Shortly after one of his worst games in recent memory, Jonathan Ogden, with his hair disheveled, his undershirt torn and displaying the mannerisms of a person still juiced from battle, offered up this basic explanation.
Dwight Freeney is good. Real good.
Freeney has to be because days like the one Ogden had in the Ravens' 20-10 loss to the Indianapolis Colts on Sunday do not happen (though they do happen numerous times a season to 95 percent of the league's other tackles).
Ogden was beaten twice for sacks and two other times for hurries off spin moves by the lightning-quick Freeney, who was a nonfactor the first time he faced Ogden two years ago.
Freeney, who leads the NFL with 15 sacks, has come up since then while Ogden has missed four games this season due to injury. Ogden may have had a tender hamstring and knee, but no excuses were rendered as he tipped his hat to his opponent.
"It wasn't a typical-me day, but it wasn't a bad day," Ogden said. "But it definitely wasn't a good day.
"He won some, I won some. It was a good, hard battle. They won the game, that's all that really matters. The guy is a hell of a player. He's about 6 feet tall and gets off the ball about as fast as anyone in the game."
Especially on turf and at the RCA Dome, polar opposite conditions to Pittsburgh, where the Ravens and the Steelers will play Sunday. The noise, which reverberates in a dome and does not allow the linemen to hear the snap count, will not be as deafening at Heinz Field.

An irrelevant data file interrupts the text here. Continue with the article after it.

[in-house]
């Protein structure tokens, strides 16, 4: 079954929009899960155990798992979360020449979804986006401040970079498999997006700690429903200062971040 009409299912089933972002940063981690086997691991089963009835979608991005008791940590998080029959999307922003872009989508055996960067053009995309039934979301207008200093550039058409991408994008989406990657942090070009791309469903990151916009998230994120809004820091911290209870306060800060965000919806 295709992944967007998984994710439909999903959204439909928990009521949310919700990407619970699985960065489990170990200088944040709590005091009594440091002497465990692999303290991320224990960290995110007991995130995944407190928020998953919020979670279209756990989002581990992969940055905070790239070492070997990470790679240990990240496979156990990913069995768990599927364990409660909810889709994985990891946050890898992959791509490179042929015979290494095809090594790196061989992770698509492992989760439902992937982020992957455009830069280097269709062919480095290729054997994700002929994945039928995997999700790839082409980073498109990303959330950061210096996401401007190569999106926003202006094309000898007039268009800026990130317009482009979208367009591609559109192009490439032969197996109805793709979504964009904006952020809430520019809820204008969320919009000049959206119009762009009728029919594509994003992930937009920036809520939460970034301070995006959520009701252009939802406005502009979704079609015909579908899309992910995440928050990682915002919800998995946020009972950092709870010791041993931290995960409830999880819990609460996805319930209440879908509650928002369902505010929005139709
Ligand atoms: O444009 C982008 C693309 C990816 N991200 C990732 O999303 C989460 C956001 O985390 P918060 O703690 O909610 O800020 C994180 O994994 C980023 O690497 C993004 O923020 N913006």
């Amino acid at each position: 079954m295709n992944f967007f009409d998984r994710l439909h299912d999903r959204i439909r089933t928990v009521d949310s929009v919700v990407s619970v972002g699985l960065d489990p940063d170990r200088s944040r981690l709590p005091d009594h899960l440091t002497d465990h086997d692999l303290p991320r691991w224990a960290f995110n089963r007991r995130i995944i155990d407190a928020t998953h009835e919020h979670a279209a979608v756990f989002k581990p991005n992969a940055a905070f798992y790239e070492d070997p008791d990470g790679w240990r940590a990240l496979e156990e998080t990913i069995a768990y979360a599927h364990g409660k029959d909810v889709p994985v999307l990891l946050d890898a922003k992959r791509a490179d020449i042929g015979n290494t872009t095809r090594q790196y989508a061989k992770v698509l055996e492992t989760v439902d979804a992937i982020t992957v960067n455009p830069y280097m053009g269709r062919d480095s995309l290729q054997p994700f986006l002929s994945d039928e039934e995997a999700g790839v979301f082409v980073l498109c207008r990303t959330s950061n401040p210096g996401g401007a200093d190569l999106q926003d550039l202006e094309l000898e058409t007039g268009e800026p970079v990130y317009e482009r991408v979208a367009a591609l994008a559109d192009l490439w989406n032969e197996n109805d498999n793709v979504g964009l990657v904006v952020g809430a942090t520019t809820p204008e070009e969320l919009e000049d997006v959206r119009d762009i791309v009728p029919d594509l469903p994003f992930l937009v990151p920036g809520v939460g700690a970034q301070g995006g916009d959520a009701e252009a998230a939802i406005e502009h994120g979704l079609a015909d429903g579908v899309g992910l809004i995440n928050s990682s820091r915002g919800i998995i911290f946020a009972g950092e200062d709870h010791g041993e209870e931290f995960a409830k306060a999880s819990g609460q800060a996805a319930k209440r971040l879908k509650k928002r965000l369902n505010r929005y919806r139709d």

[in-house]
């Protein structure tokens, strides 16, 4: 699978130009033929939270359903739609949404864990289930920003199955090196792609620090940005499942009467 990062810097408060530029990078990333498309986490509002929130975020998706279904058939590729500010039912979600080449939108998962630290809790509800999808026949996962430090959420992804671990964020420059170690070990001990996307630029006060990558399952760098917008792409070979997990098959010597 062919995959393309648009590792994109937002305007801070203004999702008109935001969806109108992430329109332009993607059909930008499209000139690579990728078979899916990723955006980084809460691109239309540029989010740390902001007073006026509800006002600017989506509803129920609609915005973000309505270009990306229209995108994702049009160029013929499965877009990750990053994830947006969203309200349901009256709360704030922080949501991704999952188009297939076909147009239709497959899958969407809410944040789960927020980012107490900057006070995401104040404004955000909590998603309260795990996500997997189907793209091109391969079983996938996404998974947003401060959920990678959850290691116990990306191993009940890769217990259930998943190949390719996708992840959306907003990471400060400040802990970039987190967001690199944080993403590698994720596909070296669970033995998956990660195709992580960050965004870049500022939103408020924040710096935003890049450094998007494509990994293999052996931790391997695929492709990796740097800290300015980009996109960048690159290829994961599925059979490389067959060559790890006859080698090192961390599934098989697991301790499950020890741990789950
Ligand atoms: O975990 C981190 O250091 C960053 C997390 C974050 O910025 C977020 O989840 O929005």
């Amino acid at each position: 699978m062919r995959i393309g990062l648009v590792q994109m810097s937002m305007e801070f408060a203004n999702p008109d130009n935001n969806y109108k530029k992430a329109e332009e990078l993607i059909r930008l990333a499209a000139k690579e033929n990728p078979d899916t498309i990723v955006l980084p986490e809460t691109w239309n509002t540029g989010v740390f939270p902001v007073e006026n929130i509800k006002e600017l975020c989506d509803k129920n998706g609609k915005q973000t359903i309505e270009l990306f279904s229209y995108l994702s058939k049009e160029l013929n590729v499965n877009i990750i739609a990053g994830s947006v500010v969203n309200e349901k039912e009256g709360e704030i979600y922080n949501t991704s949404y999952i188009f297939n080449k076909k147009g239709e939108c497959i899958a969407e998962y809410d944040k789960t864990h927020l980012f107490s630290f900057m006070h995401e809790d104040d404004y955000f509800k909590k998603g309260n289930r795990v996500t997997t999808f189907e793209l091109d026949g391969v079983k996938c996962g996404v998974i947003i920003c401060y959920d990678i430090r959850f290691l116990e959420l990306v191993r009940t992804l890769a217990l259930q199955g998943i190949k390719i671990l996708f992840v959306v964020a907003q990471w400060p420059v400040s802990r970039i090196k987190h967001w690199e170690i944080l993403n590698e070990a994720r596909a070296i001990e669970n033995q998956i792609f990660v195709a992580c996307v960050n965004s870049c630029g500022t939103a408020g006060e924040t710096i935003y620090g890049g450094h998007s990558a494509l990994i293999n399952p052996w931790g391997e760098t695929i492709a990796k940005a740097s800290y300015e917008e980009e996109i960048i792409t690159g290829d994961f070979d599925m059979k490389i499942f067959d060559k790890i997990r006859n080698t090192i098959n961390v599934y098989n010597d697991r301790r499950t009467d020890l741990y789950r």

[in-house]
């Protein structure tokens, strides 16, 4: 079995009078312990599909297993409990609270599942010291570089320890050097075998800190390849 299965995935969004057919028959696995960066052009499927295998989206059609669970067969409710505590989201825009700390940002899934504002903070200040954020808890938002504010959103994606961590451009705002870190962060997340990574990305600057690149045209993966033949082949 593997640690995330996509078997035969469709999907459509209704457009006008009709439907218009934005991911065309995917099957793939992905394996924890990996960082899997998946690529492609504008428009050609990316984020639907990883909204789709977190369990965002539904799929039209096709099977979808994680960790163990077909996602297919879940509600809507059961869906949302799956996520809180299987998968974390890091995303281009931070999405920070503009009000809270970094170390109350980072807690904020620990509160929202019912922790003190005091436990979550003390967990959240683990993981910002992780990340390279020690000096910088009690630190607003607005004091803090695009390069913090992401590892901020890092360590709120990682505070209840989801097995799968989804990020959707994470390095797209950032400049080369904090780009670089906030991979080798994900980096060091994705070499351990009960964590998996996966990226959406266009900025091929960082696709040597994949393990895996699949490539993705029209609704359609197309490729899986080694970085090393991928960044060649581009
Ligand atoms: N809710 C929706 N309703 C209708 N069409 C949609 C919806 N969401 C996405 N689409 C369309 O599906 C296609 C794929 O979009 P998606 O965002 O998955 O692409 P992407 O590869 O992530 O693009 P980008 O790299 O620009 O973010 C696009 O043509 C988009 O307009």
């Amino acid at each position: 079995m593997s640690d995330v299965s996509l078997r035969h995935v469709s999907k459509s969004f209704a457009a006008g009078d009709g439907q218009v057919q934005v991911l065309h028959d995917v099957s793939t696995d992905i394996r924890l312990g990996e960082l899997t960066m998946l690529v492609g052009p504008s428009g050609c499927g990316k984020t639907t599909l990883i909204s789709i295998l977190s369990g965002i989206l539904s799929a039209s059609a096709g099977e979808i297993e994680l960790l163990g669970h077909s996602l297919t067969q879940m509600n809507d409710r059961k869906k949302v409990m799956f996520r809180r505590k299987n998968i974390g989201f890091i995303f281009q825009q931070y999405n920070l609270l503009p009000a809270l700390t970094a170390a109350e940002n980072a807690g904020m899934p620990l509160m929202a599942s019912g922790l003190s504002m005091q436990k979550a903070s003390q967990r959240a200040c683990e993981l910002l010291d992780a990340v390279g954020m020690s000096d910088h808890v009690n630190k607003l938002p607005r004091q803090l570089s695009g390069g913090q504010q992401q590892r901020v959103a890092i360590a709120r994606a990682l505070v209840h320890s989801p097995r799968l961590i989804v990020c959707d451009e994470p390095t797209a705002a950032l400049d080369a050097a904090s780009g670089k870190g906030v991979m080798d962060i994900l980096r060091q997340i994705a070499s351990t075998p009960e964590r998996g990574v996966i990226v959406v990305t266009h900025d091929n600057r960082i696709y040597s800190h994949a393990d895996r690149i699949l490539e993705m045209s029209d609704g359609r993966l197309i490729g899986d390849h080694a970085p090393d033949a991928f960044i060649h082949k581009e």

"You play on grass, that would never have happened to J.O.," offensive line coach Jim Colletto said. "But that was very difficult in those circumstances with a guy that is as fast as he is and skilled at spinning as Freeney is, and it made it very difficult. ... It had nothing to do with his health or age, he just played against an awfully good guy."
While the Steelers do not have a Freeney - who is as speedy an end as the NFL has seen in years - or a fast turf, they do have the volatile Joey Porter, who is second on the team with seven sacks.
The Ravens hardly double-teamed Freeney and they will not give Ogden help against Porter, either. It has been that way for Ogden's nine-year career and not likely to change anytime soon, even if Ogden is a quarter of a second slower than usual.
"By design, we wanted to leave J.O. out there and let him handle Freeney, and we helped mostly on the other side with Ethan [Brooks] and Orlando [Brown] with a back or tight end," Ravens offensive coordinator Matt Cavanaugh said.
"This week, these are linebackers coming off the edges for the most part. They're not a team that gets great pressure with their interior three. But they can bring it at times."
The Steelers depend on Porter to apply much of their pressure off the edge, but Freeney he is not. Ogden, in fact, tends to contain Porter, who has no sacks in the past five games he has faced the Ravens. In three of those games, Porter has recorded three tackles or less.
Throw in a desperate need for a win to stay in the playoff hunt, Porter's generally surly attitude and the off-game against Freeney, Ogden figures to be a motivated monster.
"I've faced a lot of guys over a long career. [Freeney] can play some football," Ogden said. "[The Colts] can all get after the passer. That's what they do. They don't defend the run great, but on third down with that turf and that noise, they can go."
Said Cavanaugh: "In hindsight, with the pressure they had, maybe we should have had our backs out there [blocking].
"But J.O. will be fine. He is the least of our worries."